Rendered Fat Content


Seated Male Deity Supporting a Vajra on His Finger (last quarter of 10th–first half of 11th century)
Indonesia (Java, Ngandjuk)

" … a meditation on sanity, vanity, and satisfaction …"

Prolific author and psychotherapist Sheldon Kopp told the story of how he learned to meditate. He checked into a Zen center where a master directed him to sit quietly in a corner and count to ten. Though this seemed an inauspicious beginning, he did as instructed. He quickly found that though counting to ten had never before posed a serious challenge, he found himself losing his place when sitting there by himself trying to count to ten, so he returned to the master and reported his difficulty. The master instructed that if he were to lose his place again, he was to just go back to one and begin anew. Kopp reported that it was the longest time before he realized that meditating was not about getting to ten but going back to one.

I imagine that I'm feeling a similar sensation as I set about attempting to live post-Grand Refurbish.
We had been going somewhere for the longest time, and once arriving, realize that we are no longer in pursuit but in possession now. Possession is not a progressive activity, or not necessarily so, but more passive. It might even seem as though a possession possesses me more than I possess it, as if the whole Grand Refurbish were a ruse, a means by which this old house could sink her fangs more deeply into us. We are well and truly hooked now and beginning again, seemingly going back to one, moving in all over again for the very first time. This time, we're carrying boxes up from their temporary storage space in the basement and finally, finally emptying their contents, nine months after arriving back here. The Villa suddenly seems massive after living in narrow slices of the place invaded by construction equipment and tarps. We've vacuumed the sawdust off the window and door crowns and set about settling in, going back to one again.

It might be that living amounts to an extended meditation and meditation, not a break from anything but just an attempt to put a little sharper focus on everything. I've been meditating twice each day since nineteen seventy-five. I can probably count on the fingers of my two hands the number of times I've missed a meditation, for the practice is no longer a matter of discipline but of necessity, like sleeping or eating. It's no hardship to not starve yourself or to give in to sleep, though sometimes, like with any practice, meditating seems rather pointless. Its pointlessness might be its most prominent aspect, for it's not and never was about accomplishing anything or getting anywhere. There is no gain promised and none expected, it's just a practice and its own reward. Like anything, it's sometimes boring. There's no way to determine if this practice has rendered me more mindful, for I've had no baseline to compare my mindfulness to and no means to compare even if I had. Meditating's definitely not a refurbishing act, but a maintenance one. It does not intend to change anything, but just provide practice in StartingAtOne.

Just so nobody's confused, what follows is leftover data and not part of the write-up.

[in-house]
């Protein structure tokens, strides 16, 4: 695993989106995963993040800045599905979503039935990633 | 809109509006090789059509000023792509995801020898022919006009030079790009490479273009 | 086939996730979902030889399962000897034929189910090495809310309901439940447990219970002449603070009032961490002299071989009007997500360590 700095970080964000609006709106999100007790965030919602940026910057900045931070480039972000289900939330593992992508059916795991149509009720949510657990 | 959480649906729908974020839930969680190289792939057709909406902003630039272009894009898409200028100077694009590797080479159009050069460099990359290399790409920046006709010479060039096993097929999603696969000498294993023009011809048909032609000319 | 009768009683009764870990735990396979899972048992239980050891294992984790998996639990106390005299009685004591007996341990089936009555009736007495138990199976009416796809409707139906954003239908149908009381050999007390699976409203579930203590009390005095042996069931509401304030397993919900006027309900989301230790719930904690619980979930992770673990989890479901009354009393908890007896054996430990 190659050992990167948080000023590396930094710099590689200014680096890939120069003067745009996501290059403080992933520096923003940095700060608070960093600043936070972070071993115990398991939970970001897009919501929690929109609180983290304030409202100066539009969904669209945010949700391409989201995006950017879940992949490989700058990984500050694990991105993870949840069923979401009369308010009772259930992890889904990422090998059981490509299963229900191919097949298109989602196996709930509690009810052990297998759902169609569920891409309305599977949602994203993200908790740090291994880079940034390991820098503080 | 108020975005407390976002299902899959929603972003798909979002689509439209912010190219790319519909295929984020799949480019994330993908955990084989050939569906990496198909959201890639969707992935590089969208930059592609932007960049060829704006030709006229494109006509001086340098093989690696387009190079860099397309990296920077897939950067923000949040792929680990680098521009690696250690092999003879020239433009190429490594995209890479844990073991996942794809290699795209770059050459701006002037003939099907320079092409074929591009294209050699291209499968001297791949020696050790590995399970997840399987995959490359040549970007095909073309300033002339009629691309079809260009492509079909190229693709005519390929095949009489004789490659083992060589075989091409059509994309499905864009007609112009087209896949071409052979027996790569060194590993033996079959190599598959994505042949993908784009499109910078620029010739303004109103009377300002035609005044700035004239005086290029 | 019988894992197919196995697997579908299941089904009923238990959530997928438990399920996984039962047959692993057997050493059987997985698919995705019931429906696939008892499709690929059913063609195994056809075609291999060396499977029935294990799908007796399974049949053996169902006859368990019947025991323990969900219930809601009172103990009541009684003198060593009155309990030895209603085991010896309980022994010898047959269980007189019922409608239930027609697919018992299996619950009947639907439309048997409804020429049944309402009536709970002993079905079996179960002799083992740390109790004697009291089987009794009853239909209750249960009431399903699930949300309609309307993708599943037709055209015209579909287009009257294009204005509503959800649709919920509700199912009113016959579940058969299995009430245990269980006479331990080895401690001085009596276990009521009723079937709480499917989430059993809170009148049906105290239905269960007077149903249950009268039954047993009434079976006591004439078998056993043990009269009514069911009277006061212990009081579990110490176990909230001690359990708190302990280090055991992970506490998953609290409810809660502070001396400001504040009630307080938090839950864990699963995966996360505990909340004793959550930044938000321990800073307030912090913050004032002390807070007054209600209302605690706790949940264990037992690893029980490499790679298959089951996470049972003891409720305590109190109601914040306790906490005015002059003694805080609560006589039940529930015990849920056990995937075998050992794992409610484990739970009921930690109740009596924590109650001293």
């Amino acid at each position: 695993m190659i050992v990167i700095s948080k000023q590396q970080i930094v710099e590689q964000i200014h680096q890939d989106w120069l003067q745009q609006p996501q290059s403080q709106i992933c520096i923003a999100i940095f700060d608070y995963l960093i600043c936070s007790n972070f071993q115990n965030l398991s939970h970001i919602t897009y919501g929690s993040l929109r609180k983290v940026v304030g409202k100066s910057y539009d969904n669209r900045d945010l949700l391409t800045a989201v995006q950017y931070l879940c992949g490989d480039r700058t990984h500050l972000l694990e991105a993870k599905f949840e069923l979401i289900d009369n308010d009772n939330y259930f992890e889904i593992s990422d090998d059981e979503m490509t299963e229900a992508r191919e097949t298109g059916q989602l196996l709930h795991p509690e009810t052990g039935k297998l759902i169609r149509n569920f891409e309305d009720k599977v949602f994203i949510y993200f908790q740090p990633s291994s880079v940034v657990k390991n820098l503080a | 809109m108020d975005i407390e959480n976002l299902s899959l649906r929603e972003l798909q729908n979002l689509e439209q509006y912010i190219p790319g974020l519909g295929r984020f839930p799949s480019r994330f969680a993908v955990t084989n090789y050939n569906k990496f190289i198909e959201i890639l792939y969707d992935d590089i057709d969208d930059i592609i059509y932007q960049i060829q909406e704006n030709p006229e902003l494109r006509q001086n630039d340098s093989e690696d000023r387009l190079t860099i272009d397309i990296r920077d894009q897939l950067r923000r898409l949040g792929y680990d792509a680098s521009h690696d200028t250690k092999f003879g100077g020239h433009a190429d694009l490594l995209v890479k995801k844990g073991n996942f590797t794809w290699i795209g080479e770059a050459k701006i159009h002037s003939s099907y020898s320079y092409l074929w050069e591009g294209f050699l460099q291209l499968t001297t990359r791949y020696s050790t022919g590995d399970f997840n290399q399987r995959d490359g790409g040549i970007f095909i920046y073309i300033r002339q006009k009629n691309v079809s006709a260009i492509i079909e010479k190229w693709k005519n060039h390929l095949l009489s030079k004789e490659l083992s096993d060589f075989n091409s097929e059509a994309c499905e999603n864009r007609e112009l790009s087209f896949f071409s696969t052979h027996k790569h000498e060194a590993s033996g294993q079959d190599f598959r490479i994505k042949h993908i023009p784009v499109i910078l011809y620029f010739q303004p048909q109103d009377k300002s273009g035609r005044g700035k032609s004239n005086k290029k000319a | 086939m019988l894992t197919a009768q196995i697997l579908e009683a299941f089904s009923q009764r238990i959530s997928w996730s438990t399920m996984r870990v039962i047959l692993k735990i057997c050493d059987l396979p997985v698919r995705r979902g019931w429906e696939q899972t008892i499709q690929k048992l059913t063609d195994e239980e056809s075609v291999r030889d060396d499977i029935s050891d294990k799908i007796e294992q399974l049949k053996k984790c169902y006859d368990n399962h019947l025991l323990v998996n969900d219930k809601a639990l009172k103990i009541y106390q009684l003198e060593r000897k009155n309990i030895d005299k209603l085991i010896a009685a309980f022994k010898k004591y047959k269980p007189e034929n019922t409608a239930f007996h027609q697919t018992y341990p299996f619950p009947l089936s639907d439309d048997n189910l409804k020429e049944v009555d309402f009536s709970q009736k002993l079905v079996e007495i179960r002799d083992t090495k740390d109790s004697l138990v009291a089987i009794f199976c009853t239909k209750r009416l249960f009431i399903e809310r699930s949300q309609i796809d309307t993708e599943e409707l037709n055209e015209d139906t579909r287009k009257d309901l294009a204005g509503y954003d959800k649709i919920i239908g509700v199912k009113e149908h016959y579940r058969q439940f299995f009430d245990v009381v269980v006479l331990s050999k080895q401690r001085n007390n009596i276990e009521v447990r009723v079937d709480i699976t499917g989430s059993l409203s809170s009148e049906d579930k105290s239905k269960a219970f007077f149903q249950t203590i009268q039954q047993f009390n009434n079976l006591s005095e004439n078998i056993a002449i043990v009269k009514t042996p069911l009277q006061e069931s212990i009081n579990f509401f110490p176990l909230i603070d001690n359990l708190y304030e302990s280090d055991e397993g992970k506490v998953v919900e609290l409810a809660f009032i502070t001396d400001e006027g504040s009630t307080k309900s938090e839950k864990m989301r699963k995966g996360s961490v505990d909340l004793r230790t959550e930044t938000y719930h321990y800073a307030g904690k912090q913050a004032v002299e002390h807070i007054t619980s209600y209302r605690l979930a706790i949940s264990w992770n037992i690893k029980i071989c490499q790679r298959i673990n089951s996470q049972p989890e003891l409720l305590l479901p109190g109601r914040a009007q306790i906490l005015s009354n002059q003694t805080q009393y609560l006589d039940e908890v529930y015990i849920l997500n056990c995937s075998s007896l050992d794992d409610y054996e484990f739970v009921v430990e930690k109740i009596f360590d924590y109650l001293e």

And so I've begun, it seems, another attempt to get to ten. I'd claim that Our Grand Refurbish nudged us clear to ten, we achieved our objective, maybe we even got to twelve, though that was not our intention and counter to our original purpose. Either way, our reward for successfully achieving whatever we achieved seems to be the same as it would have been had the effort crashed and burned just after takeoff. We're back to StartingAtOne again, forging a brand new trail heading toward the same damned destination we're always heading toward. Should we get to ten this time, I'm thinking that I already know what we will have accomplished, a free one way pass back to precisely where we started from. We will not be making an advancement, for instance, directing us to start at eleven this time, for that's not how these things work, not life and certainly not meditating, and probably not refurbishing, either.

Some have suggested that we should be celebrating our grand accomplishment, and I suppose that we are. We are not scheduling a superspreader event to mark the occasion, though. We're rearranging furniture, deck chairs?, the same old stuff in surprising configurations, and trying to build up the courage to poke holes in our flawlessly refurbished walls so that we might hang our artwork there. I've being populating our new shelves with familiar books and I'm pleased to report that the shelving works. We'll be rearranging their contents twice daily into perpetuity, a meditation on sanity, vanity, and satisfaction, StartingAtOne, the same celebration we always experience.

©2021 by David A. Schmaltz - all rights reserved

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